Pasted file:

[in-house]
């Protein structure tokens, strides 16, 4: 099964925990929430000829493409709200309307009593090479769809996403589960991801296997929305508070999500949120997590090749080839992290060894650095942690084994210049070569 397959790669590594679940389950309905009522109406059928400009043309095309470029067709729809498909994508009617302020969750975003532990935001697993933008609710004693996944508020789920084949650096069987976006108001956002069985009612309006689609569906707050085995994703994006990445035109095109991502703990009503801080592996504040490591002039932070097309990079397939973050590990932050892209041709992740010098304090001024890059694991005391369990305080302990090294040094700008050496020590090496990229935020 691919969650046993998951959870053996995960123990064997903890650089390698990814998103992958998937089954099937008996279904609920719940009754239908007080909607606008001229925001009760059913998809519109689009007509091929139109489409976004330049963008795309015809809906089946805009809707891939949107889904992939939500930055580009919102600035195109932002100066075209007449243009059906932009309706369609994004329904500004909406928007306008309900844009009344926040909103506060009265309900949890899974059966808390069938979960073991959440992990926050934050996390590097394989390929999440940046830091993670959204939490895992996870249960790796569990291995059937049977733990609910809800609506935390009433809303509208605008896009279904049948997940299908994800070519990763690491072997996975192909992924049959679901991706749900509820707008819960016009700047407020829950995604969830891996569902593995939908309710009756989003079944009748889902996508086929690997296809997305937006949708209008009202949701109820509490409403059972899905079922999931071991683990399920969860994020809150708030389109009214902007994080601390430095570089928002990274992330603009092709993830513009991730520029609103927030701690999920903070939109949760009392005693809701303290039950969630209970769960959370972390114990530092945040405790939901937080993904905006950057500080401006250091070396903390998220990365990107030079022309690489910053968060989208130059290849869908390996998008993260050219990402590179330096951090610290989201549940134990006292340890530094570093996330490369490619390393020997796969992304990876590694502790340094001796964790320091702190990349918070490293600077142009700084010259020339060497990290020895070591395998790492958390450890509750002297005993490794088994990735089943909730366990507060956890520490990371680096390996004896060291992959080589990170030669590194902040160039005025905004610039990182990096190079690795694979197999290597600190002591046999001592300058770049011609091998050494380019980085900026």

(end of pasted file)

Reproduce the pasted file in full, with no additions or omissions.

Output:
[in-house]
């Protein structure tokens, strides 16, 4: 099964925990929430000829493409709200309307009593090479769809996403589960991801296997929305508070999500949120997590090749080839992290060894650095942690084994210049070569 397959790669590594679940389950309905009522109406059928400009043309095309470029067709729809498909994508009617302020969750975003532990935001697993933008609710004693996944508020789920084949650096069987976006108001956002069985009612309006689609569906707050085995994703994006990445035109095109991502703990009503801080592996504040490591002039932070097309990079397939973050590990932050892209041709992740010098304090001024890059694991005391369990305080302990090294040094700008050496020590090496990229935020 691919969650046993998951959870053996995960123990064997903890650089390698990814998103992958998937089954099937008996279904609920719940009754239908007080909607606008001229925001009760059913998809519109689009007509091929139109489409976004330049963008795309015809809906089946805009809707891939949107889904992939939500930055580009919102600035195109932002100066075209007449243009059906932009309706369609994004329904500004909406928007306008309900844009009344926040909103506060009265309900949890899974059966808390069938979960073991959440992990926050934050996390590097394989390929999440940046830091993670959204939490895992996870249960790796569990291995059937049977733990609910809800609506935390009433809303509208605008896009279904049948997940299908994800070519990763690491072997996975192909992924049959679901991706749900509820707008819960016009700047407020829950995604969830891996569902593995939908309710009756989003079944009748889902996508086929690997296809997305937006949708209008009202949701109820509490409403059972899905079922999931071991683990399920969860994020809150708030389109009214902007994080601390430095570089928002990274992330603009092709993830513009991730520029609103927030701690999920903070939109949760009392005693809701303290039950969630209970769960959370972390114990530092945040405790939901937080993904905006950057500080401006250091070396903390998220990365990107030079022309690489910053968060989208130059290849869908390996998008993260050219990402590179330096951090610290989201549940134990006292340890530094570093996330490369490619390393020997796969992304990876590694502790340094001796964790320091702190990349918070490293600077142009700084010259020339060497990290020895070591395998790492958390450890509750002297005993490794088994990735089943909730366990507060956890520490990371680096390996004896060291992959080589990170030669590194902040160039005025905004610039990182990096190079690795694979197999290597600190002591046999001592300058770049011609091998050494380019980085900026």